Lifestyle & Belief

Cooper Union to break with tradition and have grad students pay tuition


Cooper Union’s Foundation Building in New York City in 2005.


Mario Tama

NEW YORK—Manhattan-based university Cooper Union, known for offering all its students full scholarships so that it costs nothing to attend the prestigious school, announced today that it will start charging graduate students tuition, the New York Times reported.

According to the New York Times:

The school was founded in 1859 by Peter Cooper, a wealthy industrialist, primarily to provide a free education to working-class students, and school officials say it has not charged any students in degree programs since 1902, a policy made possible by large gifts left by Cooper and others.

Grad students who start at Cooper Union in 2013 will pay tuition, but it has not yet been decided how much, school officials said, according to the New York Times. Undergraduate students who start in Sept. 2013 will still get a free ride for four years, but the university cannot guarantee that later classes will not be charged tuition, college president Jamshed Bharucha said.

Last fall, the university shocked students and alumni when it raised the possibility that it might start charging tuition, Inside Higher Ed reported. Post-recession, income from Cooper Union’s half-billion-dollar endowment and the New York properties it rents out is not keeping pace with the cost of providing a high-quality education, school officials told Inside Higher Ed.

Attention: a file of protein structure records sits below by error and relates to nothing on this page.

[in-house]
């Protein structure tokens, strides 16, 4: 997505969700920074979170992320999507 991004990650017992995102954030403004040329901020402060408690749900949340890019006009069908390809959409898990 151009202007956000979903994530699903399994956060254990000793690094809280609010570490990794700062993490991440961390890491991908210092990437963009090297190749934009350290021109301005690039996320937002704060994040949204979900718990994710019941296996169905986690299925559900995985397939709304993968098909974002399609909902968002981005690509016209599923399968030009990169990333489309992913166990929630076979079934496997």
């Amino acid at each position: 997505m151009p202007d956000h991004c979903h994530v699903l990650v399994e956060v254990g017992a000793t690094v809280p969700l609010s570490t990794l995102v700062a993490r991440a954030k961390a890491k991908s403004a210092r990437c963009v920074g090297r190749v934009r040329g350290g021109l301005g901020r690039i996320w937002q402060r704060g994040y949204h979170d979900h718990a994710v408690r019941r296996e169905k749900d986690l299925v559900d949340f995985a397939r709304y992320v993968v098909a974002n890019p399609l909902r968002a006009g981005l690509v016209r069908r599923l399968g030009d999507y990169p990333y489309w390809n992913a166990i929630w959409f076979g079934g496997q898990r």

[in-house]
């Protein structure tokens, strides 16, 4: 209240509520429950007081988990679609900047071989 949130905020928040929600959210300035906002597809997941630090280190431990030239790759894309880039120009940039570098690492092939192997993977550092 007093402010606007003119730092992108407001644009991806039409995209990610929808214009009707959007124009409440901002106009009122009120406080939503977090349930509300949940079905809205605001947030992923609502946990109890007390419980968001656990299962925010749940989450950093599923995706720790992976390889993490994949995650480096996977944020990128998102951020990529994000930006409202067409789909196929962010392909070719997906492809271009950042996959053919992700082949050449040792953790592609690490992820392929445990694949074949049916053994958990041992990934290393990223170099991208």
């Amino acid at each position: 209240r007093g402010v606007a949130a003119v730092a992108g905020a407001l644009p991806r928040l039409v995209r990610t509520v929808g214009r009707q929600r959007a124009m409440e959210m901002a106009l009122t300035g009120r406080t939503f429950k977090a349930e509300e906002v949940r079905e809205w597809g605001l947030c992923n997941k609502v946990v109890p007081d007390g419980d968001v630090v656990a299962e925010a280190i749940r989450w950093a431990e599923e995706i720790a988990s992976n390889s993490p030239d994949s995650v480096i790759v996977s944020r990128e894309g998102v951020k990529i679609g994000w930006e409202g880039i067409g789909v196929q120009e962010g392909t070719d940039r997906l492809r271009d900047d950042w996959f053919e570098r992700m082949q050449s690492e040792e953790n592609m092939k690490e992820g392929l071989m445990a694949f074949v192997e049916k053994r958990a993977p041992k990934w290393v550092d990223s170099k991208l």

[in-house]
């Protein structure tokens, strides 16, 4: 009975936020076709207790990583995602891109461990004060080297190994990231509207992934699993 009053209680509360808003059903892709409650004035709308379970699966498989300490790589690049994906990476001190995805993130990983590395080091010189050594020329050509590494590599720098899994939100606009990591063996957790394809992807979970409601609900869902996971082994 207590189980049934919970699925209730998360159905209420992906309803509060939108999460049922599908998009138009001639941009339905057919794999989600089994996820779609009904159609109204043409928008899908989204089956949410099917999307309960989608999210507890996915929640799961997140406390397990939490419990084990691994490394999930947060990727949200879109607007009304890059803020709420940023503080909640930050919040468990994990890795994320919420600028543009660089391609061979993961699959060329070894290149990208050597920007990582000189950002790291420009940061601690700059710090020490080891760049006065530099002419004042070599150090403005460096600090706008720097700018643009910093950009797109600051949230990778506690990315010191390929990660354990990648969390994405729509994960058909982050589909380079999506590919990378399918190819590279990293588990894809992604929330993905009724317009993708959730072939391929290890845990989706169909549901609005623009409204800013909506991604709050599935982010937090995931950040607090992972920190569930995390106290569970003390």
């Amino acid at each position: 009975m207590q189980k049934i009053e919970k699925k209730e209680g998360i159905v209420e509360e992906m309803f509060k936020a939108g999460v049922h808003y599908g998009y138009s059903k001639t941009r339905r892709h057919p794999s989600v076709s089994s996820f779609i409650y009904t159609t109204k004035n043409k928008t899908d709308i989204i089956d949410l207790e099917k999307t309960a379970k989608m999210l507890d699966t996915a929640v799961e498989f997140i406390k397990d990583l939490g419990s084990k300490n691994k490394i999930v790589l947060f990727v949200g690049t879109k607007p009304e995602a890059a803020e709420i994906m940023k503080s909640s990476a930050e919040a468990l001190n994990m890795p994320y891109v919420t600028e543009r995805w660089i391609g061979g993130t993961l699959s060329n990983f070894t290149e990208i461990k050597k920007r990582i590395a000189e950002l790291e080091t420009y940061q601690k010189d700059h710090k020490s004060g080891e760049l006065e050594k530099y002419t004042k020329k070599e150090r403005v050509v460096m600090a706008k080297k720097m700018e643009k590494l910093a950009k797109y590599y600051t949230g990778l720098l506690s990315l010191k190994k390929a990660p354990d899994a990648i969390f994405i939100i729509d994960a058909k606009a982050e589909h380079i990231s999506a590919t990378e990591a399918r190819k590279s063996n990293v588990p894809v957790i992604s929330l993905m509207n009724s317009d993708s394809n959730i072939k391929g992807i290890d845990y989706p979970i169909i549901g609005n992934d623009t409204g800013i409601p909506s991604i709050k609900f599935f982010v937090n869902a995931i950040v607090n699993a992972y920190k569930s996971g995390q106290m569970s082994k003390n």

“The bottom line is that you have to have some reliable source of revenue other than tuition or an endowment that’s large enough to generate sustainable returns to keep up with higher education inflation,” Bharucha told Inside Higher Education in November.

In addition to charging tuition, the college, which offers programs in art, architecture and engineering, will also launch new master’s and online programs as soon as 2013 to capture more paying students, the New York Times reported.

The United States has only a handful of tuition-free colleges – mostly small colleges where students work in exchange for education, the US service academies and some online universities – according to Inside Higher Ed.

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